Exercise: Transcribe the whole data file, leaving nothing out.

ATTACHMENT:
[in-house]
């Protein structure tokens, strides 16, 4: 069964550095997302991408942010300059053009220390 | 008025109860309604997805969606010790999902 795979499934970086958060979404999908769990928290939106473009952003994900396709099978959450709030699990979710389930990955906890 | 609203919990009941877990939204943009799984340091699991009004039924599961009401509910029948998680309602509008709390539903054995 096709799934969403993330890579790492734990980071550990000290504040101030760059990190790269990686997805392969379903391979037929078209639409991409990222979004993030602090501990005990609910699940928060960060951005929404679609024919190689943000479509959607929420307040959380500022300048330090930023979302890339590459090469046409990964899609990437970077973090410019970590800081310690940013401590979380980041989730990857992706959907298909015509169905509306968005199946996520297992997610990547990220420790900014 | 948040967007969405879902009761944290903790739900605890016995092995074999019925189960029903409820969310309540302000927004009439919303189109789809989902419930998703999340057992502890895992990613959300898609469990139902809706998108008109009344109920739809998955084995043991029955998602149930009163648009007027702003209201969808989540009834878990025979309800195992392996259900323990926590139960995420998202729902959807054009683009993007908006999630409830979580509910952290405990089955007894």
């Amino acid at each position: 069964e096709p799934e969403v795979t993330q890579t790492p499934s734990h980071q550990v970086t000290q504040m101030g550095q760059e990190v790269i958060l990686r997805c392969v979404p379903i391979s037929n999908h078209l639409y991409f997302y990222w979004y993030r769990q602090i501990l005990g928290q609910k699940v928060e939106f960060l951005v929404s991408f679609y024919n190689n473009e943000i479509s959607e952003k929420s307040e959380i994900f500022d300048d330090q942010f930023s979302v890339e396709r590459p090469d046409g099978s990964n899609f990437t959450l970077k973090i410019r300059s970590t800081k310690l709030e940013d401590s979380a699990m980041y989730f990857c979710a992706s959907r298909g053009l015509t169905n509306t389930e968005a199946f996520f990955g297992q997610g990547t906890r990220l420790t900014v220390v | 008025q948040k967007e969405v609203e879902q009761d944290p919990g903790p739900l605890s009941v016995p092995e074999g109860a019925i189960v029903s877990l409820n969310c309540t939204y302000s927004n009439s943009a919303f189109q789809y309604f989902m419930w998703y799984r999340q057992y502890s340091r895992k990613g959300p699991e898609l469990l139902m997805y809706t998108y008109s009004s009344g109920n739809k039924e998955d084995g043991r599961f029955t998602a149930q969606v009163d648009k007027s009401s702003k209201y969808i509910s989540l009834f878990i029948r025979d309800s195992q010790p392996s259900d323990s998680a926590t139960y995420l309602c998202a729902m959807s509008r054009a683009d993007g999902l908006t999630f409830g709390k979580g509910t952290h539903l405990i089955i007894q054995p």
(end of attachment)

[in-house]
């Protein structure tokens, strides 16, 4: 069964550095997302991408942010300059053009220390 | 008025109860309604997805969606010790999902 795979499934970086958060979404999908769990928290939106473009952003994900396709099978959450709030699990979710389930990955906890 | 609203919990009941877990939204943009799984340091699991009004039924599961009401509910029948998680309602509008709390539903054995 096709799934969403993330890579790492734990980071550990000290504040101030760059990190790269990686997805392969379903391979037929078209639409991409990222979004993030602090501990005990609910699940928060960060951005929404679609024919190689943000479509959607929420307040959380500022300048330090930023979302890339590459090469046409990964899609990437970077973090410019970590800081310690940013401590979380980041989730990857992706959907298909015509169905509306968005199946996520297992997610990547990220420790900014 | 948040967007969405879902009761944290903790739900605890016995092995074999019925189960029903409820969310309540302000927004009439919303189109789809989902419930998703999340057992502890895992990613959300898609469990139902809706998108008109009344109920739809998955084995043991029955998602149930009163648009007027702003209201969808989540009834878990025979309800195992392996259900323990926590139960995420998202729902959807054009683009993007908006999630409830979580509910952290405990089955007894």
């Amino acid at each position: 069964e096709p799934e969403v795979t993330q890579t790492p499934s734990h980071q550990v970086t000290q504040m101030g550095q760059e990190v790269i958060l990686r997805c392969v979404p379903i391979s037929n999908h078209l639409y991409f997302y990222w979004y993030r769990q602090i501990l005990g928290q609910k699940v928060e939106f960060l951005v929404s991408f679609y024919n190689n473009e943000i479509s959607e952003k929420s307040e959380i994900f500022d300048d330090q942010f930023s979302v890339e396709r590459p090469d046409g099978s990964n899609f990437t959450l970077k973090i410019r300059s970590t800081k310690l709030e940013d401590s979380a699990m980041y989730f990857c979710a992706s959907r298909g053009l015509t169905n509306t389930e968005a199946f996520f990955g297992q997610g990547t906890r990220l420790t900014v220390v | 008025q948040k967007e969405v609203e879902q009761d944290p919990g903790p739900l605890s009941v016995p092995e074999g109860a019925i189960v029903s877990l409820n969310c309540t939204y302000s927004n009439s943009a919303f189109q789809y309604f989902m419930w998703y799984r999340q057992y502890s340091r895992k990613g959300p699991e898609l469990l139902m997805y809706t998108y008109s009004s009344g109920n739809k039924e998955d084995g043991r599961f029955t998602a149930q969606v009163d648009k007027s009401s702003k209201y969808i509910s989540l009834f878990i029948r025979d309800s195992q010790p392996s259900d323990s998680a926590t139960y995420l309602c998202a729902m959807s509008r054009a683009d993007g999902l908006t999630f409830g709390k979580g509910t952290h539903l405990i089955i007894q054995p």